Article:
Dr Martine Piccart and her colleagues have today published in the New England Journal of Medicine their results of the landmark international prospective randomized Microarray In Node negative Disease May Avoid Chemotherapy (MINDACT) study. MINDACT assessed MammaPrint genomic testing of nearly 7,000 women with early breast cancer. In Australia, Associate Professor Guy Hingston says that this is the biggest news in breast cancer management in 2016!
Going against the prevailing Australian view at the time, Associate Professor Guy Hingston commenced using this modern international genomic test in northern NSW in 2014, and published his initial MammaPrint results back then in the Asia Pacific Journal of Oncology. However, with the publication of MINDACT today, Associate Professor Guy Hingston considers that MammaPrint is now set to become the international standard of care in genomic testing in breast cancer. “MammaPrint testing has now been shown to be the most reliable international testing platform for the genomic assessment (of approximately one third) of women who present with a new diagnosis of early breast cancer. This means that each year in Australia, around 5,000 Australian women could benefit from this new technology.”
“MammaPrint is the first genomic test in early breast cancer that has been shown through a prospective randomised international five year follow up cohort of nearly 7,000 women to be both prognostic and predictive.” As of today, Associate Professor Guy Hingston recommends that all Australian women who are about to undergo chemotherapy for early breast cancer should now check with their medical oncologist to see if they could benefit from MammaPrint testing. He has made this bold statement because MINDACT has shown that there is a 46% reduction in the need for adjuvant chemotherapy in the subgroup of women who have hormone positive breast cancers between 20mm and 50mm in diameter, including those with node negative or node positive disease (with up to three nodes involved).
According to Associate Professor Guy Hingston, MINDACT has shown that there is no advantage for undergoing chemotherapy if the MammaPrint genomic test returns a low risk result, as the large group of women in MINDACT randomized to receive or not receive chemotherapy obtained no statistically significant benefit in terms of 5 year distant metastasis free survival or overall survival. Therefore, Associate Professor Guy Hingston asks why women should needlessly undergo all of the side effects, and run the risk of major complications of having chemotherapy, if no benefit is to be obtained? More information about MINDACT and MammaPrint testing can be obtained online at www.mammaprint.com.au.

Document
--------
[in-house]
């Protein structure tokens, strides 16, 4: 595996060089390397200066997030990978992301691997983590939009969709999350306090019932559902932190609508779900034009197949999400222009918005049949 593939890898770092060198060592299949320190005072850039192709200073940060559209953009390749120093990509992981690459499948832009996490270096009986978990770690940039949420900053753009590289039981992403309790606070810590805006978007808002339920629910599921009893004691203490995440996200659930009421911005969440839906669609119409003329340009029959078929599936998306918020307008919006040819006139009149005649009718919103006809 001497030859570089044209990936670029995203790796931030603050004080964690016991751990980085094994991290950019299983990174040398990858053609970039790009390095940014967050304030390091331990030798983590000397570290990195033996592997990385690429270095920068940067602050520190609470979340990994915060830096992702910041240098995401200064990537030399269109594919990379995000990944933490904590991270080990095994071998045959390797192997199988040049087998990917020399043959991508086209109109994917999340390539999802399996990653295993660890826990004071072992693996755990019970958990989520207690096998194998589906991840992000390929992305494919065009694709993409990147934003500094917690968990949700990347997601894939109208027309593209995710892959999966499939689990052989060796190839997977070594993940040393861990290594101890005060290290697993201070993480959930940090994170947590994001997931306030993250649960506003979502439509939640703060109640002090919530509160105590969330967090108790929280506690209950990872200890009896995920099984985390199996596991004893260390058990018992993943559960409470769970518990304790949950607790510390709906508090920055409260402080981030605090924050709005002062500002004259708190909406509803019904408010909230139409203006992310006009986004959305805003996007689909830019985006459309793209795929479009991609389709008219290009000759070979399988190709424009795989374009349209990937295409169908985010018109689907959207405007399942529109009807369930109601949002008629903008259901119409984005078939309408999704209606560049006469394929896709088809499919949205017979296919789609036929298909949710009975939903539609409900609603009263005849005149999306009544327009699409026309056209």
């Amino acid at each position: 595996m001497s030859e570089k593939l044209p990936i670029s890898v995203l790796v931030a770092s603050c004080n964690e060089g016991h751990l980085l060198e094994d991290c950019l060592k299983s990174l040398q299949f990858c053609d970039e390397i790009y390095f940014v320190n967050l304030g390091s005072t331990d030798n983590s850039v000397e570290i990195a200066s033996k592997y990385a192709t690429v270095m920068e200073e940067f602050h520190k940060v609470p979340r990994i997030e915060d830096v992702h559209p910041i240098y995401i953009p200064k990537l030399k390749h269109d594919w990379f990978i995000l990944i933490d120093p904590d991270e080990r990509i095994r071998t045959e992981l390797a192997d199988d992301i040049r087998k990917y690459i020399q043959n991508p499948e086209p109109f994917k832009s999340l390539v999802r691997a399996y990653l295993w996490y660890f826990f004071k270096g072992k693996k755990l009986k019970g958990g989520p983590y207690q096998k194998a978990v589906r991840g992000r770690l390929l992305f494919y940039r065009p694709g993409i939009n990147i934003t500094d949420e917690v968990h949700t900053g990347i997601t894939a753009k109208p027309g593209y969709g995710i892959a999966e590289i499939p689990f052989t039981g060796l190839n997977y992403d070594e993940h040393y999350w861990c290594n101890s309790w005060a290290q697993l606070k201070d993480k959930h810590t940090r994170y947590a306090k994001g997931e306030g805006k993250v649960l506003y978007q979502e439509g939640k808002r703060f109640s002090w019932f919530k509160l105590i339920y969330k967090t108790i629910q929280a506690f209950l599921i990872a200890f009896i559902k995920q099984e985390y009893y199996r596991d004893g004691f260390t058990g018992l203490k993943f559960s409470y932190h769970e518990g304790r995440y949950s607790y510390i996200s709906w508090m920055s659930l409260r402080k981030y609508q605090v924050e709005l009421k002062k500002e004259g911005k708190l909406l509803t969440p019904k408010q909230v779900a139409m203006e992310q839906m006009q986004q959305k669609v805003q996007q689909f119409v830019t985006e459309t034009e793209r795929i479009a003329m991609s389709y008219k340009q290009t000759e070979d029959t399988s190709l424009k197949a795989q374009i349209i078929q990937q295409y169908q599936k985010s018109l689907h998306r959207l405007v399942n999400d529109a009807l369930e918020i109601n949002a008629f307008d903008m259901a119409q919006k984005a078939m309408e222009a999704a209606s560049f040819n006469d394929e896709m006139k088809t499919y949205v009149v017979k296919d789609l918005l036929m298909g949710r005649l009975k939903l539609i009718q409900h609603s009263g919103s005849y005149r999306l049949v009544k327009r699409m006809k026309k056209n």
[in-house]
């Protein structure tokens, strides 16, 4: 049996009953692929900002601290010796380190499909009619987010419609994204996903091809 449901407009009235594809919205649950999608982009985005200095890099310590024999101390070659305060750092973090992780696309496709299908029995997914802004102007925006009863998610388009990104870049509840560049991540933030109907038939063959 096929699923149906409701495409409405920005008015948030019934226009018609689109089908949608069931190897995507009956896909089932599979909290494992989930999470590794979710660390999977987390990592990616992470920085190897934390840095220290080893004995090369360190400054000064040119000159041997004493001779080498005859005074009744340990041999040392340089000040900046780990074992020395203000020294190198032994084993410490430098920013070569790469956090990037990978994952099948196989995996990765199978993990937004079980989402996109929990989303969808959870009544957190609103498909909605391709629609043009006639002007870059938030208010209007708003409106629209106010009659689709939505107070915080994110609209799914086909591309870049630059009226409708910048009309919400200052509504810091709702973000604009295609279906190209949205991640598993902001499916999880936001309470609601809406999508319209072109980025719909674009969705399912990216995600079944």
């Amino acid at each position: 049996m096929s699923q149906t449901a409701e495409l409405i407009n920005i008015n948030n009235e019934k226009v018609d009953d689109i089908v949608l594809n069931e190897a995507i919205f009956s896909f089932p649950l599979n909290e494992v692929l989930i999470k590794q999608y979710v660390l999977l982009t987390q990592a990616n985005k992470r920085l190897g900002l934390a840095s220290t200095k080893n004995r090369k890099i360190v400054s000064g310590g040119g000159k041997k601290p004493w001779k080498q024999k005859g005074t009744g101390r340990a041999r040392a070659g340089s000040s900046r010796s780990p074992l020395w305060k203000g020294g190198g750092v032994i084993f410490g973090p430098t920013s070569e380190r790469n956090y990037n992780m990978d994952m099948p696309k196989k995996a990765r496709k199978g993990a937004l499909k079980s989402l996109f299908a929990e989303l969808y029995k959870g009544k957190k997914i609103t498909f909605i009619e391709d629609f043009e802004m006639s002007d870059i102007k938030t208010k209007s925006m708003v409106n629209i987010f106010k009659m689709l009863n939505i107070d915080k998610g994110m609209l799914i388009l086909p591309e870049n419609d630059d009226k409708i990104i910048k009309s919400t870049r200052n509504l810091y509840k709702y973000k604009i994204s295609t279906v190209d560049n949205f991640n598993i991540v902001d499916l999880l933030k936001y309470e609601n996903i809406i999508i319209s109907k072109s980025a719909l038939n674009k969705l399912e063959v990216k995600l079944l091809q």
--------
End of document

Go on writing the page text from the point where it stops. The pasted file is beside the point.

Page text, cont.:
Back in late 2013, and to help Australian women access this new technology, Associate Professor Guy Hingston set up a company called Genome Investigation Pty Ltd which now assists Australian women to obtain this form of breast cancer testing. Genome Investigation also commenced an application for public funding of MammaPrint through the Australian Government Department of Health Medical Services Advisory Committee. While this application remains afloat, it is Associate Professor Guy Hingston’s view that today’s publication of MINDACT means that the Department of Health should now immediately commence funding of MammaPrint testing for those women who are eligible, after appropriate referral from a specialist oncologist.
“As of today, and because of MammaPrint testing proven through MINDACT, we now live and work in a different world of breast cancer management. Women already shattered with a new diagnosis of breast cancer, should not needlessly be put through chemotherapy, if genomically their cancer can be shown to have a low risk of recurrence. As a medical profession, we are here to help women, not hurt them, and this form of genomic testing is a great step forward in our ability to more accurately target treatment and provide personalized cancer therapy.”
Further, Associate Professor Guy Hingston states that we are now heading into an exciting era of breast cancer management, where over-treatment is being replaced with targeted treatment. Surgical oncologists initially lead the way with partial mastectomy (avoiding mastectomy), and then sentinel node biopsy (avoiding unnecessary axillary clearance). However, proven MammaPrint genomic testing is now leading the way with more personalized targeted medical treatment options, and this is great news for all those involved in breast cancer management, both patients and clinicians alike.”
Associate Professor Guy Hingston is an expert in the clinical management of breast cancer, with nearly 20 years of clinical experience as a specialist surgical oncologist. He currently resides in Port Macquarie, where he maintains a private practice in oncoplastic breast care. However, he is currently trying to establish a significant breast cancer research project through the Hunter Medical Research Institute, and is focused on establishing the genomic basis of breast cancer using next generation sequencing technology looking for the underlying somatic breast cancer mutations. He sees this as the next important practical step which is needed to help women with a new diagnosis of breast cancer. For further information on Associate Professor Guy Hingston, please visit www.drguy.com.au.